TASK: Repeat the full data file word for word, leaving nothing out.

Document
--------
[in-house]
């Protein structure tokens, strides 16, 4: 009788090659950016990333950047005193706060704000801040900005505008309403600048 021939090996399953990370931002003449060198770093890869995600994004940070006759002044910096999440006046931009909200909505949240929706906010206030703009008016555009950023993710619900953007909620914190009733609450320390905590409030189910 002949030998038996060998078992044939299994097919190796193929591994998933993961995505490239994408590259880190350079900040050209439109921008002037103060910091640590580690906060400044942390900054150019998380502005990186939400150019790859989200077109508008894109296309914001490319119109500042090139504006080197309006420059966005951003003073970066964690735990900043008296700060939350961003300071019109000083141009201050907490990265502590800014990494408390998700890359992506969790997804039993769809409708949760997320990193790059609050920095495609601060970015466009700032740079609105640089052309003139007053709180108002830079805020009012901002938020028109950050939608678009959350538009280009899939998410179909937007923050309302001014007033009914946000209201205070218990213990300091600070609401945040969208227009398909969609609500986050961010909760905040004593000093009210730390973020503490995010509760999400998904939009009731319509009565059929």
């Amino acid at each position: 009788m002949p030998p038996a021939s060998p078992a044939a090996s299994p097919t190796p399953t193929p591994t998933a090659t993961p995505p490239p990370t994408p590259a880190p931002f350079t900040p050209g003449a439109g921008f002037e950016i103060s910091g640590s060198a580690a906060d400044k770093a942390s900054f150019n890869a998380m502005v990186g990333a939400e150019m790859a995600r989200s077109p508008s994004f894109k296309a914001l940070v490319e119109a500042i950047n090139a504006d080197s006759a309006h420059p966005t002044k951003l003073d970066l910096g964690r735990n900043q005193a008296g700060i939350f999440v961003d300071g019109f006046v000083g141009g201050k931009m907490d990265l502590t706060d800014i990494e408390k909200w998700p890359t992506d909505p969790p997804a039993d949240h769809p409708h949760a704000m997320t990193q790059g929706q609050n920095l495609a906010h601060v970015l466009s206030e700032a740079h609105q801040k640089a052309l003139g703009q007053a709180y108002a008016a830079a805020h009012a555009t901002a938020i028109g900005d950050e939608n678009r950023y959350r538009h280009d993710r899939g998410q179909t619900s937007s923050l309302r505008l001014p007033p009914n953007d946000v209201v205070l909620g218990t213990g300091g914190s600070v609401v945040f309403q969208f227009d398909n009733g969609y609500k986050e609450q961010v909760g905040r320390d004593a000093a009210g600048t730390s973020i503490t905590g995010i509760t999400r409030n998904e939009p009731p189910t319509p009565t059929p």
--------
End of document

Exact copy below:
[in-house]
């Protein structure tokens, strides 16, 4: 009788090659950016990333950047005193706060704000801040900005505008309403600048 021939090996399953990370931002003449060198770093890869995600994004940070006759002044910096999440006046931009909200909505949240929706906010206030703009008016555009950023993710619900953007909620914190009733609450320390905590409030189910 002949030998038996060998078992044939299994097919190796193929591994998933993961995505490239994408590259880190350079900040050209439109921008002037103060910091640590580690906060400044942390900054150019998380502005990186939400150019790859989200077109508008894109296309914001490319119109500042090139504006080197309006420059966005951003003073970066964690735990900043008296700060939350961003300071019109000083141009201050907490990265502590800014990494408390998700890359992506969790997804039993769809409708949760997320990193790059609050920095495609601060970015466009700032740079609105640089052309003139007053709180108002830079805020009012901002938020028109950050939608678009959350538009280009899939998410179909937007923050309302001014007033009914946000209201205070218990213990300091600070609401945040969208227009398909969609609500986050961010909760905040004593000093009210730390973020503490995010509760999400998904939009009731319509009565059929």
């Amino acid at each position: 009788m002949p030998p038996a021939s060998p078992a044939a090996s299994p097919t190796p399953t193929p591994t998933a090659t993961p995505p490239p990370t994408p590259a880190p931002f350079t900040p050209g003449a439109g921008f002037e950016i103060s910091g640590s060198a580690a906060d400044k770093a942390s900054f150019n890869a998380m502005v990186g990333a939400e150019m790859a995600r989200s077109p508008s994004f894109k296309a914001l940070v490319e119109a500042i950047n090139a504006d080197s006759a309006h420059p966005t002044k951003l003073d970066l910096g964690r735990n900043q005193a008296g700060i939350f999440v961003d300071g019109f006046v000083g141009g201050k931009m907490d990265l502590t706060d800014i990494e408390k909200w998700p890359t992506d909505p969790p997804a039993d949240h769809p409708h949760a704000m997320t990193q790059g929706q609050n920095l495609a906010h601060v970015l466009s206030e700032a740079h609105q801040k640089a052309l003139g703009q007053a709180y108002a008016a830079a805020h009012a555009t901002a938020i028109g900005d950050e939608n678009r950023y959350r538009h280009d993710r899939g998410q179909t619900s937007s923050l309302r505008l001014p007033p009914n953007d946000v209201v205070l909620g218990t213990g300091g914190s600070v609401v945040f309403q969208f227009d398909n009733g969609y609500k986050e609450q961010v909760g905040r320390d004593a000093a009210g600048t730390s973020i503490t905590g995010i509760t999400r409030n998904e939009p009731p189910t319509p009565t059929p």